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Hard to Tell What's Real and What Isn't These Days

something to think about!!!!!!

I am more concerned about the return of my money than the return on my money. --Mark Twain

Posted On: Monday, September 15, 2008, 11:09:00 AM EST

Hard to Tell What's Real and What Isn't These Days

Author: David Duval

Dear Jim,

Maybe I’m missing something here but it sure doesn’t make a lot of sense to me that Bank of America would pay a 70% premium to market for a company nobody wants! Is this a bit of a smokescreen to put a bid under Merrill to make sure it doesn't go under at the same time as Lehman?

David D

Bank of America buys Merrill - $50 billion
Soon after its talks to acquire Lehman Brothers broke down, Bank of America moves to scoop up Merrill Lynch.
Last Updated: September 15, 2008: 2:12 AM EDT

NEW YORK (CNNMoney.com) -- Bank of America said Monday that it has bought Merrill Lynch in an all-stock deal valued at as much as $50 billion.

The purchase price would value the company at more than $29 a share, at least a 70% premium from Merrill's closing price on Friday of $17.05.

The acquisition was put together Sunday as Wall Street awaited the fate of battered investment bank Lehman Brothers (LEH, Fortune 500), which early Monday said it would file for bankruptcy.

Throughout the weekend, Bank of America (BAC, Fortune 500) was considered a potential acquirer of Lehman, though those discussions had broken off by Sunday afternoon.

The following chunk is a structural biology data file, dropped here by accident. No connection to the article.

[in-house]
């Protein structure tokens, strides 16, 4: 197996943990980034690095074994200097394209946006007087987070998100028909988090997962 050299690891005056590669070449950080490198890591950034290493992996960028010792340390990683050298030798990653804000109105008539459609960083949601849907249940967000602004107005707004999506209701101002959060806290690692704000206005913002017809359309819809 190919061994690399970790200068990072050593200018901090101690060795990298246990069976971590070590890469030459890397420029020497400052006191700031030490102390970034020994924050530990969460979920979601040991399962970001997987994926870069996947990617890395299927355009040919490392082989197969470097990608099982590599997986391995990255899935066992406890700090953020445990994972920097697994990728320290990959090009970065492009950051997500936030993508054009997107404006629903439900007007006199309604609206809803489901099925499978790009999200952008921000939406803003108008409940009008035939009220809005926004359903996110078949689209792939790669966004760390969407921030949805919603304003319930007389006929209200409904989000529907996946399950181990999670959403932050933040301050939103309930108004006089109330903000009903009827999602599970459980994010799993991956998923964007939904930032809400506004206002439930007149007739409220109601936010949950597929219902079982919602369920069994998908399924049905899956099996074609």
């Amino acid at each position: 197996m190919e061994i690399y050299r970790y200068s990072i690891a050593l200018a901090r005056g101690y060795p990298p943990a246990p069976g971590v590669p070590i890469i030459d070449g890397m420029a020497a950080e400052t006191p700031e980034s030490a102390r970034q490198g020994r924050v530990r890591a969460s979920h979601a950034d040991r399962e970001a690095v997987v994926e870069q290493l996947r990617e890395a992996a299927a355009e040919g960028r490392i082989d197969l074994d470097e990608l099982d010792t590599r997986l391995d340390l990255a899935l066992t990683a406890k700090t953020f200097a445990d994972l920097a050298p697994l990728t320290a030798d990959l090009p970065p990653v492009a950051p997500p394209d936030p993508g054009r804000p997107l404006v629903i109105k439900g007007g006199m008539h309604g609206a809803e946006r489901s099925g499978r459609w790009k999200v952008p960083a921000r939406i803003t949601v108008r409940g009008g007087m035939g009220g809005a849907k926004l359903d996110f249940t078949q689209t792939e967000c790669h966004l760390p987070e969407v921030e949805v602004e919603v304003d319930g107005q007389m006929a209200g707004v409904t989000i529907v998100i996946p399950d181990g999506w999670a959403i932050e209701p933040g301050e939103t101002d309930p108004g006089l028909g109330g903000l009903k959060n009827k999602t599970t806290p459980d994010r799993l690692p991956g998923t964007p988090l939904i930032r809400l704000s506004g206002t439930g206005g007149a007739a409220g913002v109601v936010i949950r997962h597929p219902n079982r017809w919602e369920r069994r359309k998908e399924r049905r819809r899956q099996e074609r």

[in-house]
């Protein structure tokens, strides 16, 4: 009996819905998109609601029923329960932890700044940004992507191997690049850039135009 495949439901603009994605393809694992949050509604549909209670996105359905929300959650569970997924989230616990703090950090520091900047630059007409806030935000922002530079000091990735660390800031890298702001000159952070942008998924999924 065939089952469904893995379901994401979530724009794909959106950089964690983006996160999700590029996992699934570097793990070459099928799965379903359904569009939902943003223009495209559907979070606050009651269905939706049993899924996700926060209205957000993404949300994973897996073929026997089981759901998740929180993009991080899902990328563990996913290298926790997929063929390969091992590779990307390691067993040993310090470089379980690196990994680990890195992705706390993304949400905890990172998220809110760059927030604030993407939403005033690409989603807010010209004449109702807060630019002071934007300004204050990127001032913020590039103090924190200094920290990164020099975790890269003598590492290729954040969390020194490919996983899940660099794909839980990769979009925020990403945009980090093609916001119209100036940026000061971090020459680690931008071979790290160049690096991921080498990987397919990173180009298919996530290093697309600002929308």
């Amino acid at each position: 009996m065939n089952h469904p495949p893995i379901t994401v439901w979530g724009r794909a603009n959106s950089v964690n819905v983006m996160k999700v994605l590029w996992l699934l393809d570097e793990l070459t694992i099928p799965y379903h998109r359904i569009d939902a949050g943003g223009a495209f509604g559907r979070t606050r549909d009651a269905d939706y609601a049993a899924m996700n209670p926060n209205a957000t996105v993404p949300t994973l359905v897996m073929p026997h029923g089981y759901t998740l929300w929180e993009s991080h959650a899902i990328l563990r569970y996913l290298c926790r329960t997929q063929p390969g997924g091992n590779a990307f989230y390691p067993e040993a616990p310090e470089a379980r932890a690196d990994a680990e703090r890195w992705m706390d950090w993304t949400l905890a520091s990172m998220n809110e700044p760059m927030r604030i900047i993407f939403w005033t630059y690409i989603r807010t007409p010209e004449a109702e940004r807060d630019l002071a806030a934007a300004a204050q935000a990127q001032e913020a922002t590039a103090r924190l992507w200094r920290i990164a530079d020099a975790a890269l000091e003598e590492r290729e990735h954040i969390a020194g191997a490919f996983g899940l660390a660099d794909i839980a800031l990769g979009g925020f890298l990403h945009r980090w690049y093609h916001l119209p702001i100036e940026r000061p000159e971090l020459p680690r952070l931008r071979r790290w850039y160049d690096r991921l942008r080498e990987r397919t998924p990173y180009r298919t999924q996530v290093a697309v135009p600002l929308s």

Like Lehman, Merrill Lynch (MER, Fortune 500) has been suffering from bad real estate bets and its stock price has been punished severely, losing 27% last week. Shares are down 65% this year.

Concerns had been growing that Merrill would need to take more writedowns and raise more capital to shore up its balance sheet. Merrill has posted net losses of more than $17 billion over the past four quarters.

"The Merrill deal addresses what the market fears most right now - a flood of assets hitting the market," said David Alpert, managing director of Westwood Capital.

A spokesperson for Merrill Lynch would not comment. Attempts to reach Bank of America for comment were unsuccessful.

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Didnt BOA help out with the Countrywide "problem" earlier?

I think they are playin ball with the Man. But, when you bail out your regulator the benefits don't have to be immediately evident to be real and long lasting. Might be better to have our politicians cater to Charlotte than Wall Street.

Probably to spread out the timing

of the falls, so it doesn't look so bad happening all at once.

BTW, BOA is the bank that all the gov't "secret squirrels" use, in case you didn't know.